The Internet has become an essential part of our daily lives. It is becoming our basic means to access knowledge and to communicate with each other, as well as the new arteries for commerce. It holds great promise for strengthening democracy, for building the solidarity economy and for ensuring cultural diversity. However while this is occurring, the Internet is being coopted and controlled for private gain by a few corporations; data mining tools are processing our personal data in ways over which we have no say or knowledge; the Internet is being militarized and new digital technologies are transforming our world into a super surveillance society. What was supposed to liberate is being employed to chain and control us!
The World Social Forum (WSF) that first took place in 2001 in Porto Alegre, Brazil, and has continued since then, represents, as stated in the WSF Charter, a different kind of globalization than that “commanded by the large multinational corporations and by the governments and international institutions at the service of those corporations' interests”. The Charter enshrines the values that “globalization in solidarity will prevail as a new stage in world history. This will respect universal human rights of all citizens - men and women - of all nations and the environment and will rest on democratic international systems and institutions at the service of social justice, equality and the sovereignty of peoples”.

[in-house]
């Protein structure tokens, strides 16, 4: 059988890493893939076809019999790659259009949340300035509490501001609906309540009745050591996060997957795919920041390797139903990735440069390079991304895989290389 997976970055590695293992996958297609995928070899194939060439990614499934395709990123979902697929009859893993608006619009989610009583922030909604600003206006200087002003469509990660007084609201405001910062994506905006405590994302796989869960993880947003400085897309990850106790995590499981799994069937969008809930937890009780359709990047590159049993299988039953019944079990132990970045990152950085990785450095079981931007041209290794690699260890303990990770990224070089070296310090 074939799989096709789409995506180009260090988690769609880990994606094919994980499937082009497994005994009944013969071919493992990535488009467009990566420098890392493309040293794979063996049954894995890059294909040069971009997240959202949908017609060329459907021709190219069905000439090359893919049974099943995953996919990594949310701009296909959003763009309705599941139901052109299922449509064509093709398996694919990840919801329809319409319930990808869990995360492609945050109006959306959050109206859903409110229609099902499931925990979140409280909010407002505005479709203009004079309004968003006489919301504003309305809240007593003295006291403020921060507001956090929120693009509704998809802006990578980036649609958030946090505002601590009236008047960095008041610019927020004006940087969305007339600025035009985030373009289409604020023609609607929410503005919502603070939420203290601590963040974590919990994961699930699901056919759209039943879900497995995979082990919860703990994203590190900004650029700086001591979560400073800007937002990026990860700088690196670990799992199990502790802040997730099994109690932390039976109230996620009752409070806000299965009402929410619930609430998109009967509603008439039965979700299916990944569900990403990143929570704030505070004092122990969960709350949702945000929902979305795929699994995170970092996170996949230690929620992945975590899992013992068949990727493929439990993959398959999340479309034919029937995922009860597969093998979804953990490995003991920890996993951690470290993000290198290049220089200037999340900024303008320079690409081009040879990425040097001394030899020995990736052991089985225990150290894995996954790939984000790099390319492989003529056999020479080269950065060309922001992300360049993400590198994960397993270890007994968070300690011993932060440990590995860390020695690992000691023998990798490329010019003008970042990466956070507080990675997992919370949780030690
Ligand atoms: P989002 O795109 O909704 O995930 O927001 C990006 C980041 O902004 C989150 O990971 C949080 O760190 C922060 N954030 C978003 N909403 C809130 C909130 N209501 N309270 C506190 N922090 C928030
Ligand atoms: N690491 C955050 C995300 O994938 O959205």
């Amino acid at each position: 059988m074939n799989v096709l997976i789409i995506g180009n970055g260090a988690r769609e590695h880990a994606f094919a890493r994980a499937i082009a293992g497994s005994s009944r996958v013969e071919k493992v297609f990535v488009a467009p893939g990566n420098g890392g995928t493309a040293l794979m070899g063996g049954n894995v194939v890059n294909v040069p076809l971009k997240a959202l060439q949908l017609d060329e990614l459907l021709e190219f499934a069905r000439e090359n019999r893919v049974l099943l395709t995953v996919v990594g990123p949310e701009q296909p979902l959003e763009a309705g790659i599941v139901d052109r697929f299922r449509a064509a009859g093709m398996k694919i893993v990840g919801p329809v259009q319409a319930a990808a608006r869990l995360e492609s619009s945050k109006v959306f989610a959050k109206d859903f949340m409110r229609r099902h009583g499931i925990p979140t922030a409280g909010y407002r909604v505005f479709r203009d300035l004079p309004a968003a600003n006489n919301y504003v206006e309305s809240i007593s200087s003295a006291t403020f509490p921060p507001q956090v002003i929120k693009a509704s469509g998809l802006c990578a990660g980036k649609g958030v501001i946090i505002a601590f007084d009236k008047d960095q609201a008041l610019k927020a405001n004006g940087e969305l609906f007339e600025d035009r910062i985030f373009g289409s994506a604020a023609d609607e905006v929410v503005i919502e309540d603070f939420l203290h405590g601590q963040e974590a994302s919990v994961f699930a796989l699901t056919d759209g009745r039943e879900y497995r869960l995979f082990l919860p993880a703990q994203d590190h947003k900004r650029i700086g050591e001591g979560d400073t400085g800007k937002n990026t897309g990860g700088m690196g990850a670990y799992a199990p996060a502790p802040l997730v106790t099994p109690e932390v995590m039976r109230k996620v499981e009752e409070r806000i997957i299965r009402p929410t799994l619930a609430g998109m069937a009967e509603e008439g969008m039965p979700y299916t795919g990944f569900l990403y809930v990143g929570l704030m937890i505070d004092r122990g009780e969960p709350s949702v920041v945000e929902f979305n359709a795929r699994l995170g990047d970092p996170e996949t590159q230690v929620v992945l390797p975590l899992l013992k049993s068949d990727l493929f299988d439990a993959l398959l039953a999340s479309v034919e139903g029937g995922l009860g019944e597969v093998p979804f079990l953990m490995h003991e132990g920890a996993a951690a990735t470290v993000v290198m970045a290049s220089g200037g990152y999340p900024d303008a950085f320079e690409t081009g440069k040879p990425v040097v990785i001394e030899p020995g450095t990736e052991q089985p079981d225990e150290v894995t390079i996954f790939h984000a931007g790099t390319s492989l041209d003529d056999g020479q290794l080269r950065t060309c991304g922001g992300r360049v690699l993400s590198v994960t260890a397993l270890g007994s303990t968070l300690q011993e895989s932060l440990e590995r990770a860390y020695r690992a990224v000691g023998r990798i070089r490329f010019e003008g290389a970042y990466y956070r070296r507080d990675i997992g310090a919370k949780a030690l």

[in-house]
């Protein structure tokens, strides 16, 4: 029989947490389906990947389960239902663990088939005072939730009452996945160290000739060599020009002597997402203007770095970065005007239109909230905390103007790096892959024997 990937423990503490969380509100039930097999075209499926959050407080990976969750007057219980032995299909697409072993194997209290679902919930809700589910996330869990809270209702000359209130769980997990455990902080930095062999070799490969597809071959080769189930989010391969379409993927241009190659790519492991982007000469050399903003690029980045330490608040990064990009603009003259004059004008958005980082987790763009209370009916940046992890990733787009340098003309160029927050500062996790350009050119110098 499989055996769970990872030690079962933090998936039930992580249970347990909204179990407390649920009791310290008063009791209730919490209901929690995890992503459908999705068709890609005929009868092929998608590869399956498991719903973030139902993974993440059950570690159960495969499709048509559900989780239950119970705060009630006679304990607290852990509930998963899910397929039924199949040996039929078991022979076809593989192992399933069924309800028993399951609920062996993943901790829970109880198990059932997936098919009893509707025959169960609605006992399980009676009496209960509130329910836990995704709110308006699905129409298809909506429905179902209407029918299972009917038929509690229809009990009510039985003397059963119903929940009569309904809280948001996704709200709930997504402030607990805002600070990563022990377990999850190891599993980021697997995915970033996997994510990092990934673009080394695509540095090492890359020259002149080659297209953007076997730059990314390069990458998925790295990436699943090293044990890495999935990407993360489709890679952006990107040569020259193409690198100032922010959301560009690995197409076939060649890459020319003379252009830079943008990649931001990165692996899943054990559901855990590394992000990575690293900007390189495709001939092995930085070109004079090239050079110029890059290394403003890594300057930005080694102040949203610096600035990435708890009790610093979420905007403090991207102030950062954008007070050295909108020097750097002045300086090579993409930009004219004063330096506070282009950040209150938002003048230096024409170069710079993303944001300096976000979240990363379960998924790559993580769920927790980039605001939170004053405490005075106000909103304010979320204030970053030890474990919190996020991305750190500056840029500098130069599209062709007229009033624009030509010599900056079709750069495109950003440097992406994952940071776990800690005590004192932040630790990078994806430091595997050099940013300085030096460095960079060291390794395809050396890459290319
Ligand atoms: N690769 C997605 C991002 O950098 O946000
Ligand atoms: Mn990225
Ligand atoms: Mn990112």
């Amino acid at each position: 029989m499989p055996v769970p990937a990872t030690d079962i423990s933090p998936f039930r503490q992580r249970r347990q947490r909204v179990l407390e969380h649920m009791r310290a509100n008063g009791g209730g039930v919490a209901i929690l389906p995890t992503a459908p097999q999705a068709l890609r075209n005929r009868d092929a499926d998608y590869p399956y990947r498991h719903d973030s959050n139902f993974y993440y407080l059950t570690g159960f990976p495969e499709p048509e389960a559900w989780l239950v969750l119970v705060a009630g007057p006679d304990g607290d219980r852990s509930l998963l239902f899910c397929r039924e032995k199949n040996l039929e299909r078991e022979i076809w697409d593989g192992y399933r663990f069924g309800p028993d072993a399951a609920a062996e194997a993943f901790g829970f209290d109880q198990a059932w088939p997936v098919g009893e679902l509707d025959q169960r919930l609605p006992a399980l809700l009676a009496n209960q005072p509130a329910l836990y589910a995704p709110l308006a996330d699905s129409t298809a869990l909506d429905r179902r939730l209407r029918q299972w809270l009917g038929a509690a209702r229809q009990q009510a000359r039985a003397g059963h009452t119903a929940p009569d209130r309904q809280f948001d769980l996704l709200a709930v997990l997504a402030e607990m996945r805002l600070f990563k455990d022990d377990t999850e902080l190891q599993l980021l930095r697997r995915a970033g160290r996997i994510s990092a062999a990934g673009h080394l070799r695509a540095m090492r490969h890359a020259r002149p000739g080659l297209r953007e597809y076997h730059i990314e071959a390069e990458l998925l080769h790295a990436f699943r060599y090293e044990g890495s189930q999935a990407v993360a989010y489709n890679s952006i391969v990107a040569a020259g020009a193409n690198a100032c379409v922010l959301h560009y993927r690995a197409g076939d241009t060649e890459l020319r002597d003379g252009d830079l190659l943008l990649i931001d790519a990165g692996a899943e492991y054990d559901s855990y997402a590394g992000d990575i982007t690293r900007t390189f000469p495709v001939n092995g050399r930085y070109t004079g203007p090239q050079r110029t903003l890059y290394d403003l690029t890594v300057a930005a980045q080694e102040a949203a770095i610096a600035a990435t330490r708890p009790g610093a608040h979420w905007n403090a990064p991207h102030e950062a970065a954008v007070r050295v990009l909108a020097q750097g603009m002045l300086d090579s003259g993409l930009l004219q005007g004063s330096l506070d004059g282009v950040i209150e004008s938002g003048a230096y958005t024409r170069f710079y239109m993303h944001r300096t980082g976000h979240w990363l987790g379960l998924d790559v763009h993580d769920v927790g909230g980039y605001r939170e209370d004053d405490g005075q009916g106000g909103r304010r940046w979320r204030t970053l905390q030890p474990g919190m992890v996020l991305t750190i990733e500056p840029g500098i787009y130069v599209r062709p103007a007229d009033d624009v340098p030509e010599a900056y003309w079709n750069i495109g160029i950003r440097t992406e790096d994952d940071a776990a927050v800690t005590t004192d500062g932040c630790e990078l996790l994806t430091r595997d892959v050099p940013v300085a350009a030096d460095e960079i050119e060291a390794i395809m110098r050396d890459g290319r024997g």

A group of organizations that believe that “Another World is Possible” have come together to create an Internet Social Forum that will carry forward the vision of the WSF Charter to the governance of the Internet. It will pursue a people's agenda, challenging the neoliberal governance agenda to give corporations a veto over public policy, the latest and the most symbolic form of which is the WEF-based Net Mundial Initiative.
This workshop will present the status of the Internet Social Forum, explain the need for it and its modalities. It will explore how such a Forum can collaboratively define the Internet we want and how to build it; and also how it will begin a process to develop a 'People's Internet Manifesto'.
Speakers / panellists
Norbert Bollow, co-convenor, Just Net Coalition
Richard Hill, President, Association for Proper Internet Governance
Ahmed Eisa, Gedaref digital city organization, Sudan
Shawna Finnegan, Association for Progressive Communications (APC)
Session's link to the Sustainable Development Process
Developing a people's agenda for the Internet – as proposed here – and then implementing it, is of essential importance for the social sustainability aspect of the sustainable development process.